The following article is an excerpt from the third of a series of lectures entitled, "Politics, Character, and the Profession of Law," given at the Law School last semester. The series was sponsored by the Thomas M. Cooley lectureship.
In my lecture yesterday I defined statesmanship as excellence in deliberation about public ends and described the statesman himself as someone with a special sort of character as well as an intellectual skill or expertise. The main point I shall make today is that lawyers too have a special character, a set of distinctive traits in many ways congruent with the statesman's. Because this congruence is one of disposition and desire, and not merely knowledge or belief, its existence helps to explain why so many lawyers are drawn to public life and why they are in general so successful in it. The congruence is not, of course, a perfect one - many lawyers lack either the appetite or capacity for public life and there are, in any case, other paths to statesmanship - but it is close enough to justify my claim that a temperamental link exists between them, that the statesman and lawyer resemble one another in their habits and desires.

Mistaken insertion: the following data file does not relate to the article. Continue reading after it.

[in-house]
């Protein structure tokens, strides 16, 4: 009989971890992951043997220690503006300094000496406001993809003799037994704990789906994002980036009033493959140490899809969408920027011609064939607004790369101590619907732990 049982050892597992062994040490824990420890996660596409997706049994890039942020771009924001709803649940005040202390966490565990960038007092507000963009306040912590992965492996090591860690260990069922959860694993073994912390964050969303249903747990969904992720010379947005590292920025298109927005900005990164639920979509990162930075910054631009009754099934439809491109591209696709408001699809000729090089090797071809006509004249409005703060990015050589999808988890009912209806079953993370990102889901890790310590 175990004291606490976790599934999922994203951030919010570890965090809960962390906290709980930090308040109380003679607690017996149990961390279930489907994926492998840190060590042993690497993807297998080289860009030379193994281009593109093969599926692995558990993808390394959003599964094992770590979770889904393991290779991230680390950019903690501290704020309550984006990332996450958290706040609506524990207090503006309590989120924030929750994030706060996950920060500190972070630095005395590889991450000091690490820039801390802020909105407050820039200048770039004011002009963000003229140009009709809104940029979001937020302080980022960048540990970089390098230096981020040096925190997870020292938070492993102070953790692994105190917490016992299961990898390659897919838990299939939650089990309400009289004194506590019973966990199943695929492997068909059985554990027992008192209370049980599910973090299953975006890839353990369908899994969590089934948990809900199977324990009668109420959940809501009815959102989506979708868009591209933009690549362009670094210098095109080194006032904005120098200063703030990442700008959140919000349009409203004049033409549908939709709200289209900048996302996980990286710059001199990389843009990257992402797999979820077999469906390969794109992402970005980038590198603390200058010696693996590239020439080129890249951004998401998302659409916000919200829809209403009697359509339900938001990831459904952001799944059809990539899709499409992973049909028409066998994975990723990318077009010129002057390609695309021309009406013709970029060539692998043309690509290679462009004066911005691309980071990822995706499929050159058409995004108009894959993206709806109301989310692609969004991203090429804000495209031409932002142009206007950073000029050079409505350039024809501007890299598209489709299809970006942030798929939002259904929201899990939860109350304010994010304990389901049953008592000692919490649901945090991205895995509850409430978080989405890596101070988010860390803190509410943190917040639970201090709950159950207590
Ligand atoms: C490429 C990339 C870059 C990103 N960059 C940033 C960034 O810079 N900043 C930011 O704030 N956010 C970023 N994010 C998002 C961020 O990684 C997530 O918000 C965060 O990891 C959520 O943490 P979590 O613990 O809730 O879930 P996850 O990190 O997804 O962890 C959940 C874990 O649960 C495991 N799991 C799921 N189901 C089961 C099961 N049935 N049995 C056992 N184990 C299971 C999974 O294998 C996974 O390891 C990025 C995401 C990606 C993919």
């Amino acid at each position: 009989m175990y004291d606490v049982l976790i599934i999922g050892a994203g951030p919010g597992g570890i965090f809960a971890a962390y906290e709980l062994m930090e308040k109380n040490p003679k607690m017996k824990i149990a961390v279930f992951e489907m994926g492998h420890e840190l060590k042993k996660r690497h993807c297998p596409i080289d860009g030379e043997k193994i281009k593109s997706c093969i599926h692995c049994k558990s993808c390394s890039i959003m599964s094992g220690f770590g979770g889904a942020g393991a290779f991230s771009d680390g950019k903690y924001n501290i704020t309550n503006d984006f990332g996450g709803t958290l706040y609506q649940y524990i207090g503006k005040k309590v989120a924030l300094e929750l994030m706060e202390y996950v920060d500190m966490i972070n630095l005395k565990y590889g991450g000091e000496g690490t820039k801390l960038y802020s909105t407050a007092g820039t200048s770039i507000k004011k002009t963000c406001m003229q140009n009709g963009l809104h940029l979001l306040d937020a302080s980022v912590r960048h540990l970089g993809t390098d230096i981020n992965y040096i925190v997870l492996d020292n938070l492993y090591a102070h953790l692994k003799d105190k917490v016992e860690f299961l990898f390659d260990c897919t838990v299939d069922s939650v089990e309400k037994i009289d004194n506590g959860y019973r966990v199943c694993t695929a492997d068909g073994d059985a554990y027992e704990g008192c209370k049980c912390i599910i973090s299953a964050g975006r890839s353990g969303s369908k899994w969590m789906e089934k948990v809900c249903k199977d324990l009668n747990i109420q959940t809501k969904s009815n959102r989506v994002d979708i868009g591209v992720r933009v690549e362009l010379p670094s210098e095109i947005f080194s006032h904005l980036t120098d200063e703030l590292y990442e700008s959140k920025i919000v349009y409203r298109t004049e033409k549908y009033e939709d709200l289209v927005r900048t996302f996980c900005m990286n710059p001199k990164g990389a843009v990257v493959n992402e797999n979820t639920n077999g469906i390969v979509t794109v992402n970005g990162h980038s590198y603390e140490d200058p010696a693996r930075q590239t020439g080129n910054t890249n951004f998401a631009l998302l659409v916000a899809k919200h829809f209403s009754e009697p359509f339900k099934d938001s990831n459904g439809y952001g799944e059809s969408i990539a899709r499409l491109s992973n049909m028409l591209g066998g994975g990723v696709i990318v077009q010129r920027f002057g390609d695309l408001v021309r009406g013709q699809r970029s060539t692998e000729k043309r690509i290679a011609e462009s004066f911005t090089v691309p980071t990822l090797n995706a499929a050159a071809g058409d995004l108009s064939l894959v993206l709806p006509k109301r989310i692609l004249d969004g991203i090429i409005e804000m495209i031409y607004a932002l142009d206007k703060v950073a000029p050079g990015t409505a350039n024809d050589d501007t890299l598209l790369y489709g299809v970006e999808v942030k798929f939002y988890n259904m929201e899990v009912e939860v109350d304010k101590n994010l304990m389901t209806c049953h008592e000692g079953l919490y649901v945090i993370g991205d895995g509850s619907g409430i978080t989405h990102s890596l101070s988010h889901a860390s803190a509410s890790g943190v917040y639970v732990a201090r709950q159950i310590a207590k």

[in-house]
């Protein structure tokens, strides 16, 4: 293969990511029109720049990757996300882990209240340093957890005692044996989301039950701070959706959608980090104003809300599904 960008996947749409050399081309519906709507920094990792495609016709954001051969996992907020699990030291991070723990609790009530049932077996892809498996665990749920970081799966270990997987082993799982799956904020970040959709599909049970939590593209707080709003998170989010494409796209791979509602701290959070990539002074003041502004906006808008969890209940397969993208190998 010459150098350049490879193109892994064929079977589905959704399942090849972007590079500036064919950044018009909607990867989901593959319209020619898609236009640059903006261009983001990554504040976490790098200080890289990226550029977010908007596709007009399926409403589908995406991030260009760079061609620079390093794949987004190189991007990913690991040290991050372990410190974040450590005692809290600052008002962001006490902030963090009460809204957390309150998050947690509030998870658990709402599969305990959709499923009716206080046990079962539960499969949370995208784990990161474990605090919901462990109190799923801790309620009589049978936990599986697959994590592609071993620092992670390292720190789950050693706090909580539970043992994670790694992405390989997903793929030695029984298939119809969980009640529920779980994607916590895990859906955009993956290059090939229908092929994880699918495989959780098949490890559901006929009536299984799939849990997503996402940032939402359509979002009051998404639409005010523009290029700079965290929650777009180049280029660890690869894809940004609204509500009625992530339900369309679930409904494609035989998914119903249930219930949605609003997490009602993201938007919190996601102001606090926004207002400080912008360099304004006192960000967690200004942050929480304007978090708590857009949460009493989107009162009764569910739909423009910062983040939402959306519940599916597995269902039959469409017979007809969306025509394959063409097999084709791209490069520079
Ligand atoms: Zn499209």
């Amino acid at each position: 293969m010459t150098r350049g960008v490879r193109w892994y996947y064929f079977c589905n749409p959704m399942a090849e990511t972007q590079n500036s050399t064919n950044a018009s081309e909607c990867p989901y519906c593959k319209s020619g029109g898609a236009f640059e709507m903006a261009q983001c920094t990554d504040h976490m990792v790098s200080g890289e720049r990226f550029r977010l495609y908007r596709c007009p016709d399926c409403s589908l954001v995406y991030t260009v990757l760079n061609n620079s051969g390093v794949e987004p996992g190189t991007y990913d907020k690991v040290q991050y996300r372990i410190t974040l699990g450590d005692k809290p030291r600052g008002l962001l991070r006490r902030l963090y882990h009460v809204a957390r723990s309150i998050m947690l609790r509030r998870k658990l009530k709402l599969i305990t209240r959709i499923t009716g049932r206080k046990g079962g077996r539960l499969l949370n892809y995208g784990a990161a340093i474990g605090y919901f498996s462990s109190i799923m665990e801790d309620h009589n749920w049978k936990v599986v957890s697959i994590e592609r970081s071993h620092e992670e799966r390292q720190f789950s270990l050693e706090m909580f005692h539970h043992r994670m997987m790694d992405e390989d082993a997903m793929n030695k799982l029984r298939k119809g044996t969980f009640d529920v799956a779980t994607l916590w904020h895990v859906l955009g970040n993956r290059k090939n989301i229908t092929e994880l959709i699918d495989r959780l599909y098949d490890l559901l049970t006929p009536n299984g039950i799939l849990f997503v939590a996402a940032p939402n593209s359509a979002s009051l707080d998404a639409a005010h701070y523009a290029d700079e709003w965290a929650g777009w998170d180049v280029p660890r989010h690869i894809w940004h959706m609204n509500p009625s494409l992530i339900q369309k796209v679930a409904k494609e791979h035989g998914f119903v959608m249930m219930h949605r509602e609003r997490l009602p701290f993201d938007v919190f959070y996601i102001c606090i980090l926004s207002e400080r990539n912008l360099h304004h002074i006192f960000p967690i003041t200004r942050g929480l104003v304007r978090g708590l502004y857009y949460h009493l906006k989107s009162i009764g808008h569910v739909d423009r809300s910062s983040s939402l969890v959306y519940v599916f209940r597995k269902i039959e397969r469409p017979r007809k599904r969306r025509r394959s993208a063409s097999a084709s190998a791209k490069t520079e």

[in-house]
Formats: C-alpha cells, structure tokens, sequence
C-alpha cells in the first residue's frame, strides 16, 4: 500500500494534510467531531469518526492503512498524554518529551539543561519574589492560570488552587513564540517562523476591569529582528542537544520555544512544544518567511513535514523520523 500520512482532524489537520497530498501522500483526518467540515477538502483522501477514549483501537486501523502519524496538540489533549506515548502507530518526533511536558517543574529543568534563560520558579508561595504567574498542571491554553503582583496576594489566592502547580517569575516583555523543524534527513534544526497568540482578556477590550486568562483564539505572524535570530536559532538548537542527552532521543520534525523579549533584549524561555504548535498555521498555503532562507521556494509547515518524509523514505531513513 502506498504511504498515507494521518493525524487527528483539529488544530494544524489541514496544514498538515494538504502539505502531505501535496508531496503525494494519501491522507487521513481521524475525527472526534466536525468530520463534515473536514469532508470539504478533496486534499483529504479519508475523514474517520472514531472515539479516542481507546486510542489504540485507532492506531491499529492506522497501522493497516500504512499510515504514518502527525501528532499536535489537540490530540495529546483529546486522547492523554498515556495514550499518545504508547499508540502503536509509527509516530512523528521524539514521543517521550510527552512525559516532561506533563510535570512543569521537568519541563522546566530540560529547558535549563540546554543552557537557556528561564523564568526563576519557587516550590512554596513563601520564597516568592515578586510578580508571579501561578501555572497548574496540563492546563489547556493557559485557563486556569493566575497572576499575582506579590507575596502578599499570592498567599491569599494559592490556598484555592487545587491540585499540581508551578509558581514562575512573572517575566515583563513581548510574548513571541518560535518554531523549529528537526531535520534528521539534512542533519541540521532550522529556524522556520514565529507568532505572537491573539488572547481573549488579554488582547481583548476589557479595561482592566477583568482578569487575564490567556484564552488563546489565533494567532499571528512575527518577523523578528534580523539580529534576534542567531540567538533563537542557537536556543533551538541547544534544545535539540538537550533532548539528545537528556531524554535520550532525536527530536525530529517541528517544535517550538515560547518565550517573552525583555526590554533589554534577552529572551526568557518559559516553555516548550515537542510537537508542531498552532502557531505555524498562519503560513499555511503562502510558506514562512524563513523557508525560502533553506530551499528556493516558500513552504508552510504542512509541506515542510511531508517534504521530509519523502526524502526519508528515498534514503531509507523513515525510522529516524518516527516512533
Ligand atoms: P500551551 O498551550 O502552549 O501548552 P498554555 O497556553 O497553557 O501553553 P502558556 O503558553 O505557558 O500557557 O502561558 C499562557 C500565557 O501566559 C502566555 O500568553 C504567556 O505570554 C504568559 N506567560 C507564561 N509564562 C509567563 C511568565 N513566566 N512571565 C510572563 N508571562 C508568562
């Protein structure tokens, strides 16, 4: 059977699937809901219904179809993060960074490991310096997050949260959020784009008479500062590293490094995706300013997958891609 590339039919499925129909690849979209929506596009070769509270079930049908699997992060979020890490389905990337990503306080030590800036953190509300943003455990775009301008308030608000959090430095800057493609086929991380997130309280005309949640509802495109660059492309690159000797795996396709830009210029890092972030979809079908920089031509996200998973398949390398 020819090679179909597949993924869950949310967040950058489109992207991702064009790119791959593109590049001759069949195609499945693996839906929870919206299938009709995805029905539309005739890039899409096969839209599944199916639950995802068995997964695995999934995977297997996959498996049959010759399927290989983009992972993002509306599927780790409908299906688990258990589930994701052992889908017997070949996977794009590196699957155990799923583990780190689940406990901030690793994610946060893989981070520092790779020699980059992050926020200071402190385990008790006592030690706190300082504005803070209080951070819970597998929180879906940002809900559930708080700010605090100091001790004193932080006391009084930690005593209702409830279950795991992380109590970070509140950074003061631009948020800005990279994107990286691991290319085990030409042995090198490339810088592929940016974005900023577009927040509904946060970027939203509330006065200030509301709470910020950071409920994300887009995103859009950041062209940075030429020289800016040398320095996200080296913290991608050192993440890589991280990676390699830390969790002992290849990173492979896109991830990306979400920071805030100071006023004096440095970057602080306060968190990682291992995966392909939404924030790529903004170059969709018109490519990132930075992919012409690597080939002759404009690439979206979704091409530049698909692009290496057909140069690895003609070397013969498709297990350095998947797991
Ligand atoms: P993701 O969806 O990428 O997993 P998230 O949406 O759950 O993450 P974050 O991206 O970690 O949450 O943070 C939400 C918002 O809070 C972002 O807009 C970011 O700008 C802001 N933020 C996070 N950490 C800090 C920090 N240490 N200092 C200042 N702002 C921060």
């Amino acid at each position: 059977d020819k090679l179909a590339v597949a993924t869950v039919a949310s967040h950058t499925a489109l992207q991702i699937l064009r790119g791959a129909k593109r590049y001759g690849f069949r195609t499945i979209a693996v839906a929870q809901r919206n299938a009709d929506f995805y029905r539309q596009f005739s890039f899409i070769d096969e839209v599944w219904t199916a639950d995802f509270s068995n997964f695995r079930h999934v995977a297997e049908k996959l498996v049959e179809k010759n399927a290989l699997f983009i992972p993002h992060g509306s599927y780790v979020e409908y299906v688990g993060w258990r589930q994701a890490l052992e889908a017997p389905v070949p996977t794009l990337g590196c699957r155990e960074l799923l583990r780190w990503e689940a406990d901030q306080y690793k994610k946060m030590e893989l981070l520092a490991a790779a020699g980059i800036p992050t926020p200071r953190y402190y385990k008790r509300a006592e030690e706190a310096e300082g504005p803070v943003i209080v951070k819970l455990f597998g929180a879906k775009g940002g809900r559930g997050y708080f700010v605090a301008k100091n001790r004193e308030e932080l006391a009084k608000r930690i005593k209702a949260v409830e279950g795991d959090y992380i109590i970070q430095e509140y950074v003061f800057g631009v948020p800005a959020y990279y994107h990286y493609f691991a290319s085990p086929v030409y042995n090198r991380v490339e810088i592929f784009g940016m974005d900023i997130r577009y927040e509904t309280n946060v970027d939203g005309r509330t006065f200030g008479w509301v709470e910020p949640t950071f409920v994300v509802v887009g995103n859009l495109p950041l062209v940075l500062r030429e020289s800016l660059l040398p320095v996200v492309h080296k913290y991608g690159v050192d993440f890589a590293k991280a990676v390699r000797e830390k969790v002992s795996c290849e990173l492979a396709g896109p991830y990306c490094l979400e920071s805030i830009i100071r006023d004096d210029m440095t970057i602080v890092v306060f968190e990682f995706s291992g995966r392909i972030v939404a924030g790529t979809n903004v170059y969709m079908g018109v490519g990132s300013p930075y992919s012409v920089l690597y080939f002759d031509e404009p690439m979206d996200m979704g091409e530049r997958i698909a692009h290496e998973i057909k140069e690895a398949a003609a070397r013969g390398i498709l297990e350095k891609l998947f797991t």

Anthony T. Kronman,
Law Quadrangle (formerly Law Quad Notes)
Available at: https://repository.law.umich.edu/lqnotes/vol32/iss1/8